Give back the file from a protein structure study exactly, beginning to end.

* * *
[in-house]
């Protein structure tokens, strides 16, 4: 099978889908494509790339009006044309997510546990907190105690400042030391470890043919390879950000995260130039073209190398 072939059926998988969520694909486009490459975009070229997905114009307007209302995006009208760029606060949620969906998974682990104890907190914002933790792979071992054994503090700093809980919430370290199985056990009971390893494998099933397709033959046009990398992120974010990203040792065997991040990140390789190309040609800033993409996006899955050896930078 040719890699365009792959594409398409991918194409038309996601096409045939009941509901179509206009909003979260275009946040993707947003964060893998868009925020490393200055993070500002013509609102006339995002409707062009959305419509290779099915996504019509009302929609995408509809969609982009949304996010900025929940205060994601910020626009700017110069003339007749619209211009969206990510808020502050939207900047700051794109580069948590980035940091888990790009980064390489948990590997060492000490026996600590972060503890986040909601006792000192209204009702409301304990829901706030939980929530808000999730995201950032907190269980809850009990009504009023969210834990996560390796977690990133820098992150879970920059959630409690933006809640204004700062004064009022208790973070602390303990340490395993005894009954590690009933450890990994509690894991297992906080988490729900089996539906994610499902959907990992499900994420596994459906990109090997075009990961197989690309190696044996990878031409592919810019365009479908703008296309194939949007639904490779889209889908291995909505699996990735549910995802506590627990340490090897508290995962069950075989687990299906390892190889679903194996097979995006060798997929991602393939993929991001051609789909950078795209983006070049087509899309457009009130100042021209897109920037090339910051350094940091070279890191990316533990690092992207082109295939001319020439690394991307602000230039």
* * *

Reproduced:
[in-house]
């Protein structure tokens, strides 16, 4: 099978889908494509790339009006044309997510546990907190105690400042030391470890043919390879950000995260130039073209190398 072939059926998988969520694909486009490459975009070229997905114009307007209302995006009208760029606060949620969906998974682990104890907190914002933790792979071992054994503090700093809980919430370290199985056990009971390893494998099933397709033959046009990398992120974010990203040792065997991040990140390789190309040609800033993409996006899955050896930078 040719890699365009792959594409398409991918194409038309996601096409045939009941509901179509206009909003979260275009946040993707947003964060893998868009925020490393200055993070500002013509609102006339995002409707062009959305419509290779099915996504019509009302929609995408509809969609982009949304996010900025929940205060994601910020626009700017110069003339007749619209211009969206990510808020502050939207900047700051794109580069948590980035940091888990790009980064390489948990590997060492000490026996600590972060503890986040909601006792000192209204009702409301304990829901706030939980929530808000999730995201950032907190269980809850009990009504009023969210834990996560390796977690990133820098992150879970920059959630409690933006809640204004700062004064009022208790973070602390303990340490395993005894009954590690009933450890990994509690894991297992906080988490729900089996539906994610499902959907990992499900994420596994459906990109090997075009990961197989690309190696044996990878031409592919810019365009479908703008296309194939949007639904490779889209889908291995909505699996990735549910995802506590627990340490090897508290995962069950075989687990299906390892190889679903194996097979995006060798997929991602393939993929991001051609789909950078795209983006070049087509899309457009009130100042021209897109920037090339910051350094940091070279890191990316533990690092992207082109295939001319020439690394991307602000230039």